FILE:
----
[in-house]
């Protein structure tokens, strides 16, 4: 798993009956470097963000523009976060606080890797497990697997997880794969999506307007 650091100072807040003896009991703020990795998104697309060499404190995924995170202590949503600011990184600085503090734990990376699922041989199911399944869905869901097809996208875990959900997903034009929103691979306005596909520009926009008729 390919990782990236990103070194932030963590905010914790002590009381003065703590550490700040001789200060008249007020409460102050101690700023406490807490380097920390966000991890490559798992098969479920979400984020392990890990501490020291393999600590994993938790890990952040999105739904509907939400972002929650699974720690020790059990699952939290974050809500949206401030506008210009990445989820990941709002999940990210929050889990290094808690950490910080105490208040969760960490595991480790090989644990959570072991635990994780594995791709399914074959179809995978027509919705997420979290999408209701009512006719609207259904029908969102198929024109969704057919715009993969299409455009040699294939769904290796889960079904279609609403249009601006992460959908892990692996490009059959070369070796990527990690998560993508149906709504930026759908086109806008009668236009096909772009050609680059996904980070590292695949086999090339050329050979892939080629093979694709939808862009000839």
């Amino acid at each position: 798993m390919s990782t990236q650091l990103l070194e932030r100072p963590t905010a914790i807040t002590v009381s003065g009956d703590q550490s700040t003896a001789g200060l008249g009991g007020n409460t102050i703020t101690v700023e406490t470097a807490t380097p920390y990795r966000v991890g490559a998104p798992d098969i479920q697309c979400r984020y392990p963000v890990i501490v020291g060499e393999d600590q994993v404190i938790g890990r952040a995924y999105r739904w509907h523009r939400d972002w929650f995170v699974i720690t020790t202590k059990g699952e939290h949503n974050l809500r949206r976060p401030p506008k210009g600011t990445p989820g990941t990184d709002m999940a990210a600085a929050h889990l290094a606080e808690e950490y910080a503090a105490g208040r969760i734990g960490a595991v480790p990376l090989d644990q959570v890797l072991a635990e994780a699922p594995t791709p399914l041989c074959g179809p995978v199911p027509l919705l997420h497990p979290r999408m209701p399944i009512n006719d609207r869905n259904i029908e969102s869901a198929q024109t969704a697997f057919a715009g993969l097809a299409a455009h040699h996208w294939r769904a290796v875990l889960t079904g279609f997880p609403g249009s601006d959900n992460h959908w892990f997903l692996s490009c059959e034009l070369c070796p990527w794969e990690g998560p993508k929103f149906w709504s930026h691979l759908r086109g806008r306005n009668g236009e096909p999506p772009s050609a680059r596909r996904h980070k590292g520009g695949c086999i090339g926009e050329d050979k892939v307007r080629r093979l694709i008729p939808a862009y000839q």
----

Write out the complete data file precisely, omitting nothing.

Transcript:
[in-house]
């Protein structure tokens, strides 16, 4: 798993009956470097963000523009976060606080890797497990697997997880794969999506307007 650091100072807040003896009991703020990795998104697309060499404190995924995170202590949503600011990184600085503090734990990376699922041989199911399944869905869901097809996208875990959900997903034009929103691979306005596909520009926009008729 390919990782990236990103070194932030963590905010914790002590009381003065703590550490700040001789200060008249007020409460102050101690700023406490807490380097920390966000991890490559798992098969479920979400984020392990890990501490020291393999600590994993938790890990952040999105739904509907939400972002929650699974720690020790059990699952939290974050809500949206401030506008210009990445989820990941709002999940990210929050889990290094808690950490910080105490208040969760960490595991480790090989644990959570072991635990994780594995791709399914074959179809995978027509919705997420979290999408209701009512006719609207259904029908969102198929024109969704057919715009993969299409455009040699294939769904290796889960079904279609609403249009601006992460959908892990692996490009059959070369070796990527990690998560993508149906709504930026759908086109806008009668236009096909772009050609680059996904980070590292695949086999090339050329050979892939080629093979694709939808862009000839």
């Amino acid at each position: 798993m390919s990782t990236q650091l990103l070194e932030r100072p963590t905010a914790i807040t002590v009381s003065g009956d703590q550490s700040t003896a001789g200060l008249g009991g007020n409460t102050i703020t101690v700023e406490t470097a807490t380097p920390y990795r966000v991890g490559a998104p798992d098969i479920q697309c979400r984020y392990p963000v890990i501490v020291g060499e393999d600590q994993v404190i938790g890990r952040a995924y999105r739904w509907h523009r939400d972002w929650f995170v699974i720690t020790t202590k059990g699952e939290h949503n974050l809500r949206r976060p401030p506008k210009g600011t990445p989820g990941t990184d709002m999940a990210a600085a929050h889990l290094a606080e808690e950490y910080a503090a105490g208040r969760i734990g960490a595991v480790p990376l090989d644990q959570v890797l072991a635990e994780a699922p594995t791709p399914l041989c074959g179809p995978v199911p027509l919705l997420h497990p979290r999408m209701p399944i009512n006719d609207r869905n259904i029908e969102s869901a198929q024109t969704a697997f057919a715009g993969l097809a299409a455009h040699h996208w294939r769904a290796v875990l889960t079904g279609f997880p609403g249009s601006d959900n992460h959908w892990f997903l692996s490009c059959e034009l070369c070796p990527w794969e990690g998560p993508k929103f149906w709504s930026h691979l759908r086109g806008r306005n009668g236009e096909p999506p772009s050609a680059r596909r996904h980070k590292g520009g695949c086999i090339g926009e050329d050979k892939v307007r080629r093979l694709i008729p939808a862009y000839q």